CANONSBURG, P.A. (93-7 THE FAN) -- The Arena Football League postponed the beginning of its free agency period due to Hurricane Sandy, but in the meantime, the Pittsburgh Power took advantage of the league's "exclusive period" to ink several returnees to new deals.
Among them is cornerstone wide receiver Mike "The Joystick" Washington, their all-time leader in multiple offensive categories, whose new three-year contract with the Power was announced by the team recently.
Furthermore, the Power looked to possibly add pieces over the weekend, as Washington and a couple of those veterans helped new head coach Derek Stingley supervise their third annual open tryouts at Southpointe Fieldhouse in Canonsburg Saturday.
Washington received his first contract after impressing original Power head coach Chris Siegfried at the inaugural tryouts, and he rapidly became one of the team's most effective--and popular--players. The Aliquippa native, an erstwhile state champion and All-PIAA selection, is the franchise leader in catches, receiving yardage, and touchdowns.
This year's tryouts had a new twist. Whomever impressed Stingley and his staff was invited to a scouting combine Sunday for which representatives of the division rival Philadelphia Soul and Cleveland Gladiators, as well as the San Antonio Talons and San Jose SaberCats, were also on hand.
"The numbers were great. The athletes that came out understood the coaching we were trying to do, and were receptive to it," said Stingley. "We saw some great guys at the skill positions...we really had our eye on quarterbacks, and there were a few guys we thought were pretty decent, and maybe we could do a little more homework on to see if they'd be willing to come into camp."
Last season they started four, including former Panther Bill Stull, and not including ArenaBowl XXIII MVP Kyle Rowley, who was cut by the team during a league-wide labor dispute before making a single appearance. The Power finished a mere 14th overall in scoring.
"We had guys from California, from Washington...from Dallas...from Miami...all over. The word of the day was the fact that you're not only being seen by one team, you're being seen by many," said Stingley. "The guys understood first impressions is what they were all about, and that they had to come out and compete. We saw a very competitive spirit out there."
On Thursday Texas Tech product Steven Sheffield, who played briefly for the Talons last season, signed with the Power. His claim to (outdoor) football fame, aside from being an understudy with current Texas Tech QB Seth Doege, was leading the Red Raiders to an upset of Nebraska in Lincoln in 2009.
Joining Washington in the receiving corps, once again, will be Perry Baker, brother of former Steeler castoff Dallas Baker. Perry renewed his own deal the same day, and free agent James Robinson, a Butler native and arena football veteran who once tried out with the NFL's Redskins, Dolphins, and Browns, is coming aboard.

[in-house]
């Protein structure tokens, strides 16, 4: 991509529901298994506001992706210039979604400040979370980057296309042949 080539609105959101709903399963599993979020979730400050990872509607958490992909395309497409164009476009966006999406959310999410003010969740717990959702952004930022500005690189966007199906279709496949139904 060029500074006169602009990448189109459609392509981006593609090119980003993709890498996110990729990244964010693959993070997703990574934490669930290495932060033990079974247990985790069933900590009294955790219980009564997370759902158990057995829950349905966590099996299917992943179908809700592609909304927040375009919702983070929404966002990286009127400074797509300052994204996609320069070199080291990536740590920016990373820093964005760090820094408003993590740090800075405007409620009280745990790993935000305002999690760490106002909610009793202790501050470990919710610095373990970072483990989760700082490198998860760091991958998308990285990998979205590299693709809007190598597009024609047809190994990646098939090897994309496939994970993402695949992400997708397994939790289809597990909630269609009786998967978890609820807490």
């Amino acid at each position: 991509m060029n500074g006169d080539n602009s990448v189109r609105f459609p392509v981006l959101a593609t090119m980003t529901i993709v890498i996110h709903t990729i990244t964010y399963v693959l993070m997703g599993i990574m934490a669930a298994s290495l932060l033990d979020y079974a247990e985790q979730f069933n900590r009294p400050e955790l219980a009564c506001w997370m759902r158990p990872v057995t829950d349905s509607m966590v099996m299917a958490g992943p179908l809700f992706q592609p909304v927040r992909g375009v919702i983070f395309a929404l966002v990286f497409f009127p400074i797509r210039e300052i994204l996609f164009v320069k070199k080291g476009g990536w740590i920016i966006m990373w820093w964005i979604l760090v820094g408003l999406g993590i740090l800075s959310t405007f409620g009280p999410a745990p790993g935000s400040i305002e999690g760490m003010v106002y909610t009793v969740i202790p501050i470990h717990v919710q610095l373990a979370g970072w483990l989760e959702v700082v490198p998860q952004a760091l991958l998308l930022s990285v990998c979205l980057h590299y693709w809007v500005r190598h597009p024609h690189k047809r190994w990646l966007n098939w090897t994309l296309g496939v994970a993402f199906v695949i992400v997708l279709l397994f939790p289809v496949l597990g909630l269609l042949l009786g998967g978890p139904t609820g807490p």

Management has already made an effort to "Power" up on the other side of the ball, where in 2012, masked by the team's woeful finish, they actually led the league in pass defense and total defense. Neil Purvis, who assisted in some of the drills this weekend, will play a third consecutive season in Pittsburgh, while fellow lineman and former William & Mary standout Marcus Hyde has accepted an assignment as a "mac" (pass-rushing) linebacker.
Going forward, look for the Power to explore options at kicker, too. They used five of those last season, including PSU alumnus Collin Wagner, and they suffered two three-point losses, one four-point loss, and one one-point loss in which special teams made a difference. Had the Power won those four games, they would have snuck into the playoffs.
Perhaps the events of this weekend could address those needs, as Stingley said Saturday's tryouts and Sunday's combine ultimately could create twice as many jobs as last year's open tryouts.
"We're looking for guys who want to be here. There's a lot of guys in free agency where we're trying to knock on doors, but when you get a guy who, without a doubt, wants to play, and we think they're good enough to go to camp and compete for a job, we've already beaten that hurdle," said Stingley.
"We saw some guys we were already on the fence with, whom we invited to the combine, and they impressed," he added. "It's a little difficult for me to pull the trigger on a guy I haven't seen in person...because sometimes, film is what it is. It's just highlights. You don't see them being taught, going through certain drills, and you don't see the mistakes, and how they react. This is perfect. Now there's a chance that guys who, before, were on the bubble, are on the good side of the bubble."
The bubble burst early for the Power last season. This time, with both union unrest and the interim tag gone, Stingley hopes he's gotten an early start on getting this franchise to its lofty goals.
"Overall, these two days, in my opinion, were very productive."
(Follow me on Twitter @mpopchock.)
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